My explanation of Wa and Ga

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My explanation of Wa and Ga

Post by CviCvraeVtMoriar » Wed 07.13.2005 2:48 pm

This is my explanation of Wa and Ga as found in 'Why WA GA ETC?'. I do not know that it is correct. I am just hoping to perhaps shed some light on the matter further. Tell me, if there are any errors here whatsoever.

(I added a few things.)

I've never really had any difficulty in understanding the difference between the two - but then I may have a completely a**-backwards conception of them.

This is the way I see them:

Ha/Wa indicates a topic, an item for discussion that may or may not bear any close syntactical relationship with any other word in the sentence.

Watashi ha eiga wo mite iru - Me (separate) or As for me, I am watching a movie. (The subject of this sentence is not mentioned. We can infer that Watashi is the subject; but Watashi Ha does not necessarily mark the subject. It marks the topic. The subject of this sentence is watashi ga.)

Watashi ha ringo ga hoshii da - Me (separate) or As for me, an apple is desirable. (The topic is watashi, but the subject is ringo. The subject is the opposite of a predicate. It performs the action of the verb upon the predicate - whether the predicate be in copulation with the subject (i.e. the same case) or it be a direct or indirect object.)

Ga always indicates the actual subject of the verb. If you see ga, then you know that the noun or noun phrase with which it is associated bears a significant, more 'palpable' syntactical relationship - as it were - with the verb and the rest of the words of the clause in which it resides.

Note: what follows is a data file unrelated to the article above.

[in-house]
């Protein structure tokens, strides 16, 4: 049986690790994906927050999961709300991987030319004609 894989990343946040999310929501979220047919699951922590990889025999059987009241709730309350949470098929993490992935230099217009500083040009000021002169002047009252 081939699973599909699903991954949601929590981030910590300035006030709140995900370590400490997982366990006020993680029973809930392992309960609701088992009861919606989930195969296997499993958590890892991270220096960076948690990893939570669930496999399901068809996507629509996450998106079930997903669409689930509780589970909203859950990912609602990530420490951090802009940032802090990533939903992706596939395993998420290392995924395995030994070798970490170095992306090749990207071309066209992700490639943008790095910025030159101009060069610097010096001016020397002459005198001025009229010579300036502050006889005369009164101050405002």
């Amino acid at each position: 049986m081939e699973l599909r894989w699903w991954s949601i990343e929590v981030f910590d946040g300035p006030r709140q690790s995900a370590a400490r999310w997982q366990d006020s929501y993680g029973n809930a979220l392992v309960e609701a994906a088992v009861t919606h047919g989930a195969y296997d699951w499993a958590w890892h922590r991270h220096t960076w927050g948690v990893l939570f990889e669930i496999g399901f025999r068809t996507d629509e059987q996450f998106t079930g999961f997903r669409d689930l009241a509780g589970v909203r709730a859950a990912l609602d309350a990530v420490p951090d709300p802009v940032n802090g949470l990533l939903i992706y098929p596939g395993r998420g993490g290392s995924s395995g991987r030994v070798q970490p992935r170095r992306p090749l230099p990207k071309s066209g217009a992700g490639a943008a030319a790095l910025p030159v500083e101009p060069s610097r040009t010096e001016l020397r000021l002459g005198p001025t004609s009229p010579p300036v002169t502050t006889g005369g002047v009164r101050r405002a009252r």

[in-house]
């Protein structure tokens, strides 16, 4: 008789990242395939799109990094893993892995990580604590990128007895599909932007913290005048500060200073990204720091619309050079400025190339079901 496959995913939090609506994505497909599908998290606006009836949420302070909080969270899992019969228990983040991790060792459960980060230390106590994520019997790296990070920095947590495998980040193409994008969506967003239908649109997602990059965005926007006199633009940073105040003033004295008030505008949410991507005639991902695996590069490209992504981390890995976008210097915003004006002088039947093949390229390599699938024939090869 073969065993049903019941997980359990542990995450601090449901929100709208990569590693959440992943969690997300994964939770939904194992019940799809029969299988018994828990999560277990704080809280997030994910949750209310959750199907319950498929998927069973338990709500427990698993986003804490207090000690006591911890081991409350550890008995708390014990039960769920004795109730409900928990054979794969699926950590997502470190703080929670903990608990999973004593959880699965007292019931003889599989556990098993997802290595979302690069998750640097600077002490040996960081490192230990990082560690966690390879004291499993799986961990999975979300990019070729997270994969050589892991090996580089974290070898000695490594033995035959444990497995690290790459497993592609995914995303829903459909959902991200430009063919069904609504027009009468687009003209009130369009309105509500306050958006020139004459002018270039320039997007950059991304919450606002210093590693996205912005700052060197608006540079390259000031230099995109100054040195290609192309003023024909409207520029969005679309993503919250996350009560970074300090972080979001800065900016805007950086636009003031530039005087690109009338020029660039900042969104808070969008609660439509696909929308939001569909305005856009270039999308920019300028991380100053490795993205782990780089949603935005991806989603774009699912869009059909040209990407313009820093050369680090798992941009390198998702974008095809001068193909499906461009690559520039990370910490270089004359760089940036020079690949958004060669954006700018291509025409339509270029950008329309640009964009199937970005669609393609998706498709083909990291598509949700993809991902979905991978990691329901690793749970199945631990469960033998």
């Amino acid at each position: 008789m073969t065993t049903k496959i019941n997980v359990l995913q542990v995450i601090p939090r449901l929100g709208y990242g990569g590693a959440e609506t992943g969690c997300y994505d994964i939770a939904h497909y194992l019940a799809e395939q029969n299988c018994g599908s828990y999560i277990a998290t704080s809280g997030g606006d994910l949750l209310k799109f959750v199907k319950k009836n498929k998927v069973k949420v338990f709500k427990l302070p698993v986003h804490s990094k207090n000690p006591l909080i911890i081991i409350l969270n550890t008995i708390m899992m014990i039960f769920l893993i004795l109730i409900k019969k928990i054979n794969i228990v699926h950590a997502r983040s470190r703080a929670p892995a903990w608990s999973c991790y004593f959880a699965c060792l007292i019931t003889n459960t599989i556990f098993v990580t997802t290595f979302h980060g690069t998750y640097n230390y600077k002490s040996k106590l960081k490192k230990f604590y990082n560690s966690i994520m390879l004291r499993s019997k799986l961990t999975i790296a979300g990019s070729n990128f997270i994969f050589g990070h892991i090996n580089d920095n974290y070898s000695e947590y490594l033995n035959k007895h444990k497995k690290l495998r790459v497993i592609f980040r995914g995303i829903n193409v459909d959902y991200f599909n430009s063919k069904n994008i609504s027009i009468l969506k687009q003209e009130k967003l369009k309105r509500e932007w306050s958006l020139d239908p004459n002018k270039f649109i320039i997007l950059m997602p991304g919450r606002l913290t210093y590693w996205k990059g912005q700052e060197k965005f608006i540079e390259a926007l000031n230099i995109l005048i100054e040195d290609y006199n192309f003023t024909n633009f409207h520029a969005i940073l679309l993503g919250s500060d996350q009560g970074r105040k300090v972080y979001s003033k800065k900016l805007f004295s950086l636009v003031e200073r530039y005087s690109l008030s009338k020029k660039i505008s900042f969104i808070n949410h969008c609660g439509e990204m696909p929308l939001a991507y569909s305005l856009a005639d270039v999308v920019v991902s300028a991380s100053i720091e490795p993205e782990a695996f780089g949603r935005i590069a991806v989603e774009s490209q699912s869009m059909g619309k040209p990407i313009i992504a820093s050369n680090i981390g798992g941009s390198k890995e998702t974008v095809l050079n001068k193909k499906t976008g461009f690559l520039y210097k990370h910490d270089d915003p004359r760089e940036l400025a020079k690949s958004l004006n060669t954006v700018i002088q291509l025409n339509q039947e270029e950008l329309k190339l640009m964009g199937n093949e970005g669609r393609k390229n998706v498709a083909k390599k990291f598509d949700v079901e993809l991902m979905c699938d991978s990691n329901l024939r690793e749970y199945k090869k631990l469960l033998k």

Watashi ga eiga o mite iru - (Plainly stating new information without contrast, emphasis, or reference to some prior question or comment) I am watching a movie.
Ringo ga hoshii da - (Plainly stating new information or a universal truth) Apples are desirable

(They also have some other uses which I won't get into now. I am merely trying to explain their more essential and disputed features.)

The topic marker Ha/Wa is highly reminiscent of the Latin Dative of Reference or the Ethical Dative, which describes for whom something is true or towards what something tends, or for whom something is done.

The Dative of Reference exists in English, too; although, it is not called the Dative... probably:

To me this is stupid. - 'To me' modifies the sense of the sentence as a whole and is NOT the indirect object of the verb. This is very similar to what ha/wa does.

To me you are a jerk. - 'You are a jerk' alone is more universal - it is more of an absolute truth. "To me" conscribes for whom this is a truth - which is what Ha/Wa does, but conscribes more than just for whom. It can conscribe the truthfulness of the primary clause to an entire other clause existing within the same sentence, or it can conscribe the truthfulness to a thing, or even an adverbial prepositional phrase.

This Dative of Reference or Ethical Dative corresponds as well to "Where I am concerned," "As for me," and "With respect to me" - phrases with which you should be well familiar, if you have put any effort whatsoever into learning the difference between wa/ha and ga.
Last edited by CviCvraeVtMoriar on Wed 07.13.2005 3:17 pm, edited 1 time in total.
Ni di me non pvlchrvm paterentvr, omnia bona agerem. Dixit: Cvr se deos liqvisse? Qvid se faceret? Di se fecissent foediorem qvam qvem canis ipse videre posset. Qvaeram a qvovis, vel diabolo, vt bellvs a se fiam modo ne malam vitam vivam. Dico, si aliter egissent, fvtvrvm fvisse vt bene viverem. - me

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RE: My explanation of Wa and Ga

Post by Harisenbon » Wed 07.13.2005 6:23 pm


You also might want to check out the は vs が post in this forum. It has all the rules and rarer times that you use them.
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